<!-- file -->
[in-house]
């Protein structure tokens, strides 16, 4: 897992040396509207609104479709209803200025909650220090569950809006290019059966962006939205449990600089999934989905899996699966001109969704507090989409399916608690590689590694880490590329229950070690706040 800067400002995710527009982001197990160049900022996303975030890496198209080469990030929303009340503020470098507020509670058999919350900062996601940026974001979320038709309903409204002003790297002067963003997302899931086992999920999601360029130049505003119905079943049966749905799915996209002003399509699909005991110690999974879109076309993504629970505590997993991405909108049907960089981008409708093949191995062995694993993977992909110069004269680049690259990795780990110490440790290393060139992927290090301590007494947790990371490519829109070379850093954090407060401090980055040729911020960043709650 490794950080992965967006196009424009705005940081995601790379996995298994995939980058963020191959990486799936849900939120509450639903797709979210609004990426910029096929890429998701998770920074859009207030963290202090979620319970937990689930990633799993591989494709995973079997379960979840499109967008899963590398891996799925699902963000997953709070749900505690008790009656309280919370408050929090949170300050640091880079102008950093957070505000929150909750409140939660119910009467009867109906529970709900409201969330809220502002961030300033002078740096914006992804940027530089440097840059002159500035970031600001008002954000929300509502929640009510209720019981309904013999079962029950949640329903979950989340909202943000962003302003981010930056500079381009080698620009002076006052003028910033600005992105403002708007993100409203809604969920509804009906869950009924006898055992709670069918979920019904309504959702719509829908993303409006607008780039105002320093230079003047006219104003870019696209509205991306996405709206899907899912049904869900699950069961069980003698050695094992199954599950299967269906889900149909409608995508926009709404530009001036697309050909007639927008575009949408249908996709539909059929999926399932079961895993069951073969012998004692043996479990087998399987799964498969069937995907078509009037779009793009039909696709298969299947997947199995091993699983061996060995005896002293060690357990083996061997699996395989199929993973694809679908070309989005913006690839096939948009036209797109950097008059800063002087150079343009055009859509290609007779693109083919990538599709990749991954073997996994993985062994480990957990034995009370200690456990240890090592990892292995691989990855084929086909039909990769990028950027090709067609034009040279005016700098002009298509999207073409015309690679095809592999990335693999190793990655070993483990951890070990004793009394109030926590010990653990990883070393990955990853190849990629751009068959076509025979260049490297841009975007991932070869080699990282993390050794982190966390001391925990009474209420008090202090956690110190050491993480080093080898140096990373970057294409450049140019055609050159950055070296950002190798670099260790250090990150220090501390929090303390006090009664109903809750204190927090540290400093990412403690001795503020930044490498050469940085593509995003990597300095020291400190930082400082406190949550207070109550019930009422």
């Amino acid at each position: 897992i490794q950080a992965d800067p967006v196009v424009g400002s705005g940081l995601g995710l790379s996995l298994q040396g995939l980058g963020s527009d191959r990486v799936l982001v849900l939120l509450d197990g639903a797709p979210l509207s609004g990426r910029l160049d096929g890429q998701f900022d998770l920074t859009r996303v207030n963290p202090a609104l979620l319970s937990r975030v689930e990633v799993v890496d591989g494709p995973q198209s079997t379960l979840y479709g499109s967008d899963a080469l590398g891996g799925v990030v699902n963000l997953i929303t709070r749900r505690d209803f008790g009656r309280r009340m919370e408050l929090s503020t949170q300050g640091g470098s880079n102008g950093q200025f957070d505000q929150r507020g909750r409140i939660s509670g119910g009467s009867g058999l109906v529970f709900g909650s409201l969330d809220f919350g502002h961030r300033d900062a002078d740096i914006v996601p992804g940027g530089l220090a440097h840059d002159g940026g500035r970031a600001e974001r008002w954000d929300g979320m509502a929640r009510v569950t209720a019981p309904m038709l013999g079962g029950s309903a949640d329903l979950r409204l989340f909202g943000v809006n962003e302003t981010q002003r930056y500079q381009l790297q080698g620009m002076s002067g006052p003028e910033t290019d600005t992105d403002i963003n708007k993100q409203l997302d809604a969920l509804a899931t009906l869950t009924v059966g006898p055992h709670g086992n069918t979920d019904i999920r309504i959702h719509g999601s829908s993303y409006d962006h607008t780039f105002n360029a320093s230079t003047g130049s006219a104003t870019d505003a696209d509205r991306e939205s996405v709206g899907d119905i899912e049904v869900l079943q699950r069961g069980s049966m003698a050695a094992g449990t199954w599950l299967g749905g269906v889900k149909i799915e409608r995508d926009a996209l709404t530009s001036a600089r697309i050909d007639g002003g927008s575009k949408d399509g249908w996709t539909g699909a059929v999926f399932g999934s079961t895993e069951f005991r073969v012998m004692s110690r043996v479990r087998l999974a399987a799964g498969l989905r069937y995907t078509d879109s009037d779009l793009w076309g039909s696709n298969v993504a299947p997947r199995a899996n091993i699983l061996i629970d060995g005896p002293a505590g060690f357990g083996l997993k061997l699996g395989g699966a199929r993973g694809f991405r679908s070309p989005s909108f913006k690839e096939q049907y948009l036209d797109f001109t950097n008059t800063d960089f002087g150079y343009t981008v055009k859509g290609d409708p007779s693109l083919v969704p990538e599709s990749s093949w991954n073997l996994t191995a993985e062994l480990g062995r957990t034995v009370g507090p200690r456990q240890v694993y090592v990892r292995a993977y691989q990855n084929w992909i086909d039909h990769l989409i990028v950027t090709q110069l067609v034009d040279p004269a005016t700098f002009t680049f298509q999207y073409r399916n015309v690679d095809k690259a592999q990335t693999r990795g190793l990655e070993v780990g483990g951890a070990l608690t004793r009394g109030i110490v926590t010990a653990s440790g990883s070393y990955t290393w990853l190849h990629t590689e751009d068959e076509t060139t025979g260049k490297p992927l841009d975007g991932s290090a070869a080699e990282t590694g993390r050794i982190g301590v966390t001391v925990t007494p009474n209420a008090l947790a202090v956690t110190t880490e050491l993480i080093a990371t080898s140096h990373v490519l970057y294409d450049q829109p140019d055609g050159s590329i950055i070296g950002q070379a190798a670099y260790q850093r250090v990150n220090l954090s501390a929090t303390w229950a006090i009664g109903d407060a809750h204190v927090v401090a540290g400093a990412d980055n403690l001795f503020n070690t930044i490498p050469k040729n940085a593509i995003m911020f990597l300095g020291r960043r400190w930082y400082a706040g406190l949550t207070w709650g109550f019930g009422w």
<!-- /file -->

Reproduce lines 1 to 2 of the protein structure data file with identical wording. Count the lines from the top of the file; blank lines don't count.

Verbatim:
[in-house]
């Protein structure tokens, strides 16, 4: 897992040396509207609104479709209803200025909650220090569950809006290019059966962006939205449990600089999934989905899996699966001109969704507090989409399916608690590689590694880490590329229950070690706040 800067400002995710527009982001197990160049900022996303975030890496198209080469990030929303009340503020470098507020509670058999919350900062996601940026974001979320038709309903409204002003790297002067963003997302899931086992999920999601360029130049505003119905079943049966749905799915996209002003399509699909005991110690999974879109076309993504629970505590997993991405909108049907960089981008409708093949191995062995694993993977992909110069004269680049690259990795780990110490440790290393060139992927290090301590007494947790990371490519829109070379850093954090407060401090980055040729911020960043709650 490794950080992965967006196009424009705005940081995601790379996995298994995939980058963020191959990486799936849900939120509450639903797709979210609004990426910029096929890429998701998770920074859009207030963290202090979620319970937990689930990633799993591989494709995973079997379960979840499109967008899963590398891996799925699902963000997953709070749900505690008790009656309280919370408050929090949170300050640091880079102008950093957070505000929150909750409140939660119910009467009867109906529970709900409201969330809220502002961030300033002078740096914006992804940027530089440097840059002159500035970031600001008002954000929300509502929640009510209720019981309904013999079962029950949640329903979950989340909202943000962003302003981010930056500079381009080698620009002076006052003028910033600005992105403002708007993100409203809604969920509804009906869950009924006898055992709670069918979920019904309504959702719509829908993303409006607008780039105002320093230079003047006219104003870019696209509205991306996405709206899907899912049904869900699950069961069980003698050695094992199954599950299967269906889900149909409608995508926009709404530009001036697309050909007639927008575009949408249908996709539909059929999926399932079961895993069951073969012998004692043996479990087998399987799964498969069937995907078509009037779009793009039909696709298969299947997947199995091993699983061996060995005896002293060690357990083996061997699996395989199929993973694809679908070309989005913006690839096939948009036209797109950097008059800063002087150079343009055009859509290609007779693109083919990538599709990749991954073997996994993985062994480990957990034995009370200690456990240890090592990892292995691989990855084929086909039909990769990028950027090709067609034009040279005016700098002009298509999207073409015309690679095809592999990335693999190793990655070993483990951890070990004793009394109030926590010990653990990883070393990955990853190849990629751009068959076509025979260049490297841009975007991932070869080699990282993390050794982190966390001391925990009474209420008090202090956690110190050491993480080093080898140096990373970057294409450049140019055609050159950055070296950002190798670099260790250090990150220090501390929090303390006090009664109903809750204190927090540290400093990412403690001795503020930044490498050469940085593509995003990597300095020291400190930082400082406190949550207070109550019930009422």